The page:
HERE ARE SOME GUIDELINES
- Maintain the same bedtime routines
- Create a schedule that suits your and your child's needs
- Include time for your work / errands
- Include your child in the planning process.
- Check your local prohibitions for what isn't allowed for everyone's safety!
Keeping a Routine is crucial to keeping families happy.
1. Keep bedtime routines! Of all of the things to keep, it is bed times, and their routines. The same time, the same baths and the same book reading too. We are maintaining a Monday-Friday school night routine.
2. Create a schedule that works for your household. Consider the entirety of your day and what you need to achieve each day. How many work hours you need to do, can you split them up? Making dinners, keeping kids busy and on track for school and in a routine that is designed around your household. This is a good time to help teach your children Manners, Etiquette, how to change a car tire, driving lessons, cooking lessons, knit, Go Fish, teach them something, if they wish. Planning helps them stick to meal times, clean up times, outside play and screen time if you allow it. If you have Essential workers in the house like I do, this adds a whole layer of worry and work. Extra cleaning and extra worry. My husband is an ER doctor which comes with a myriad of issues right now.
3. Include outside time. This depends on ages, and local prohibitions really. Younger kids may be able to ride scooters/bikes, go to a park trail, river etc. Older kids may be able to go fishing, play basketball at the school, (if no one is there), play soccer, hockey etc. Video tape their slap shots/tricks in slo-mo so that they can send it to their friends etc.
4. Monitor Screen time but you can allow more TV during these strange times. They can watch Netflix while doing lego or playing dolls, whatever works. Psychologists are simply advocating to do what you need to do to get through this. Additionally, keeping to a framework of a routine is going to settle everyone. Try it for a week, if something is not working, tweak it. If they have 1 hour or more a day during this isolation then just keep a mental chart of how much screen time they are having. If kids are gaming, keep a timer on them and if they ask for more, show them the schedule and stay firm. Once they see the schedule and help create it, they will adjust. Consistent parenting is going to help your family through this.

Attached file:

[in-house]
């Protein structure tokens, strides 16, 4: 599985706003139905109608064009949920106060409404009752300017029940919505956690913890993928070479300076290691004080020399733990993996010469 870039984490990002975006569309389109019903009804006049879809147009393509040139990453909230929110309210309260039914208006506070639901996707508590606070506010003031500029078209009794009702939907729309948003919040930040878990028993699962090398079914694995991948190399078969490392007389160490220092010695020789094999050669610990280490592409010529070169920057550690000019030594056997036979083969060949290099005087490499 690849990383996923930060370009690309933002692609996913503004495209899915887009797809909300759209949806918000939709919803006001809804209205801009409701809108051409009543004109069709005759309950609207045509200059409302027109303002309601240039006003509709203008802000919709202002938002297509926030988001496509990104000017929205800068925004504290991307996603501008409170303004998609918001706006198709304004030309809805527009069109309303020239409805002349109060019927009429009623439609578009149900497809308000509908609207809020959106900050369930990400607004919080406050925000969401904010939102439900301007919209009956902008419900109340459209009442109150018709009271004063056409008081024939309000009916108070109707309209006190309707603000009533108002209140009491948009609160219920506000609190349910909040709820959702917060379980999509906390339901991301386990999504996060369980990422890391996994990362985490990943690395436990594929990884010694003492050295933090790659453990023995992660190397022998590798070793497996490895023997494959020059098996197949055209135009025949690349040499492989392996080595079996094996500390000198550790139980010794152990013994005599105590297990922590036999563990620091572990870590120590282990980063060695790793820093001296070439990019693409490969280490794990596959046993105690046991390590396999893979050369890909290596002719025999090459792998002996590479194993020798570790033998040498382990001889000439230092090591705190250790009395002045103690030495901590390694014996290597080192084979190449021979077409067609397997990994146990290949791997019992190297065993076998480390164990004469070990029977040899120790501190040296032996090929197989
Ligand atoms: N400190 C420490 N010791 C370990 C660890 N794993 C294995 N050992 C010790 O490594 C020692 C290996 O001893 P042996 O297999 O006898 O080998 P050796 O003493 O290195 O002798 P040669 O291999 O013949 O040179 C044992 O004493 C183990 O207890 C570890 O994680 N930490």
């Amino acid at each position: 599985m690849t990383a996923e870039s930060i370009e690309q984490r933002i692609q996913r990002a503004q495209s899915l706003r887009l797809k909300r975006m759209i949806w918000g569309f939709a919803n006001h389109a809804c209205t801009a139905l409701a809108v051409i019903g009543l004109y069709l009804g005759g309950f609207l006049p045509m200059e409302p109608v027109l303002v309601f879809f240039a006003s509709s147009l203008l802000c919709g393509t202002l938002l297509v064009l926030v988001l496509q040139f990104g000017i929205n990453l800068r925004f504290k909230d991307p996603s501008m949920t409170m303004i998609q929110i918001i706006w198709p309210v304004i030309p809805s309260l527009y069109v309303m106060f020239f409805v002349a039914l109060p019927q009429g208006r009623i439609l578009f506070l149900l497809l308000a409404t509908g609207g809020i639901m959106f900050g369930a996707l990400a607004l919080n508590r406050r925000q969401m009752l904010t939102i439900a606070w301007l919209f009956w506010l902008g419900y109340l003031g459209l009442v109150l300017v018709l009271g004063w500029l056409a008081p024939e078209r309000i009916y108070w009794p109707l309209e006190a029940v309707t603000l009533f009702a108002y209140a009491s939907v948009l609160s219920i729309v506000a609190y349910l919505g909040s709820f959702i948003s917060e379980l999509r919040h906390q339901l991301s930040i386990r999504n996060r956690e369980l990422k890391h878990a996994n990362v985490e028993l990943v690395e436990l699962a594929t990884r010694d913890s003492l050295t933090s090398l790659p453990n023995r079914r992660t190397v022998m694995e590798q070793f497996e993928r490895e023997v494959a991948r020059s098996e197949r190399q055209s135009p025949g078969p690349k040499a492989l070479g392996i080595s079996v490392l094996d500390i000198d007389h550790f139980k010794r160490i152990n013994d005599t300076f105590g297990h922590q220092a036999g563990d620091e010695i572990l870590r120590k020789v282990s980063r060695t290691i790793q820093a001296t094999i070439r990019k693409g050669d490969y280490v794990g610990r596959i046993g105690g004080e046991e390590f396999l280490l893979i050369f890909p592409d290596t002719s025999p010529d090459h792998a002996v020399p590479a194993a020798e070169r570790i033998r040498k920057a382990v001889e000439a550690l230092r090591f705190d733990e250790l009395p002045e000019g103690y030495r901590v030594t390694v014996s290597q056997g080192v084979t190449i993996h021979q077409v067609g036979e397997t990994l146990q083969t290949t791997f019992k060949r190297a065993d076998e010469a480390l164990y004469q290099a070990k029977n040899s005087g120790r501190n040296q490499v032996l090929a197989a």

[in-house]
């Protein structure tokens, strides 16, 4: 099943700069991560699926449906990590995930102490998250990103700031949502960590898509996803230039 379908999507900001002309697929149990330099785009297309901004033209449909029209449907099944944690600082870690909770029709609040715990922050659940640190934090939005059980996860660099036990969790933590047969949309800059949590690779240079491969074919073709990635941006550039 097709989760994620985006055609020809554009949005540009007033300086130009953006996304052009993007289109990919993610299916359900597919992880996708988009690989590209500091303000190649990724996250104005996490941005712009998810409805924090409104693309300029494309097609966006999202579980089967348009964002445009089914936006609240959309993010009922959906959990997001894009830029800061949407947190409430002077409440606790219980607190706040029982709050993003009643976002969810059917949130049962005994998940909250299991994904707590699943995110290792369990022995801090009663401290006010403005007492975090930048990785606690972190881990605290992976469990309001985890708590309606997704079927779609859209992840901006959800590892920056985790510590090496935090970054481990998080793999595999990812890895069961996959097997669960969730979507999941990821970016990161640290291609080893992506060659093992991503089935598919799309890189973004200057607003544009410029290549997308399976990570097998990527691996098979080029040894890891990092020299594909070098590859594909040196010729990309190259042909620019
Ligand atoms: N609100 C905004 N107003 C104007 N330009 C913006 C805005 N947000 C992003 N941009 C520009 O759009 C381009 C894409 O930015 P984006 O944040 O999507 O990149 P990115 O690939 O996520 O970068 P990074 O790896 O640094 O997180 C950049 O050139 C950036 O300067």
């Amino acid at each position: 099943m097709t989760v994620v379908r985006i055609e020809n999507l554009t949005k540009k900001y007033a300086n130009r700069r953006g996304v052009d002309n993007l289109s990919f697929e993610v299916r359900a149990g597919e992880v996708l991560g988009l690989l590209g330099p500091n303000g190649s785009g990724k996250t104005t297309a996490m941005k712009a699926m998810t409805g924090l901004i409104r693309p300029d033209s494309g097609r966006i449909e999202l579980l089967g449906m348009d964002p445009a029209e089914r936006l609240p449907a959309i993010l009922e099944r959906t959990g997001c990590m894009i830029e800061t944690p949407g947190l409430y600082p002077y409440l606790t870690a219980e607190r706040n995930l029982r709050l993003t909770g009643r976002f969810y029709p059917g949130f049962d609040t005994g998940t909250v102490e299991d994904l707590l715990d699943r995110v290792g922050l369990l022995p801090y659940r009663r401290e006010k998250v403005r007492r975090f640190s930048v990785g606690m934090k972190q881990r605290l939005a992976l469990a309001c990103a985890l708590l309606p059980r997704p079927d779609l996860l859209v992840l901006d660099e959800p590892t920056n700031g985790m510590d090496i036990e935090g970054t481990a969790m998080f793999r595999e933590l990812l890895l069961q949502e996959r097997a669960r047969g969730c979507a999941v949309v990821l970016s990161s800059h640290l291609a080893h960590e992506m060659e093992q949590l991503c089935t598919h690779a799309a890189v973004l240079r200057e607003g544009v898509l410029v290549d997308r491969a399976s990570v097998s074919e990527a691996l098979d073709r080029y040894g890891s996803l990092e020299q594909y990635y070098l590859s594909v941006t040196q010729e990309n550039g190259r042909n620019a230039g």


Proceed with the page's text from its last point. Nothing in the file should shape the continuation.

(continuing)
5. Block off time to hang out. Each one of my children have very different emotional needs. One needs a snuggle, another needs to play cards, another likes me to watch horror movies with her. We compromise on old school Thrillers as mama does not do Horrors anymore. Each child can make a list of things they would like to learn or play.
You can also take this time to teach your children valuable life skills depending on their age, and your skills. Do (or redo) your taxes with them, teach them how to put your summer tires on, get their help when doing laundry or teach them to cook/bake. When building a schedule, take into consideration both their and your needs.
Create a schedule that works for your household.
- Ask your children to make a list on Sundays of things they would like to play or try for the week ahead. For example, music, art, going through clothes, doing puzzles etc. Whatever it is, add it on the schedule. See our families schedule attached.
- Make sure to keep exercise time for you, whatever you need, book it in, swap with your partner or get up early, perhaps workout with your kids.
- I have interviewed many parents and they are letting their kids have the afternoons to do whatever they want, so parents can work.
- Plan healthy meals and keep dinner times for social time. Value it. Add some interesting facts at dinner, bring your best jokes to dinner, My kids choose an animal or city and tell us 3 facts about each. If you need more time to do something, let them watch a movie.
- We play cards after dinner now mostly, poker or president, thanks to my daughter’s boyfriend and watch a movie.
- Some nights the kids make a fort and my husband and I play scrabble at the end of the table. He is isolated from us right now which totally sucks, so we are trying our best to take the stress out.
- We are maintaining an easy schedule that I can manage with my husband’s shift work.
- Kids feed off two things, routines and the security of love.
- Just love them, hug them often, if you are tired don’t, “HARD CORE PARENT” that day, be consistent though. This is only temporary. You can do this.
Just love them, hug them often, ... This is only temporary. You can do this.
Stay well everyone, if you wish to have a 30 minute free consultation, I am here so just email to book: firstname.lastname@example.org.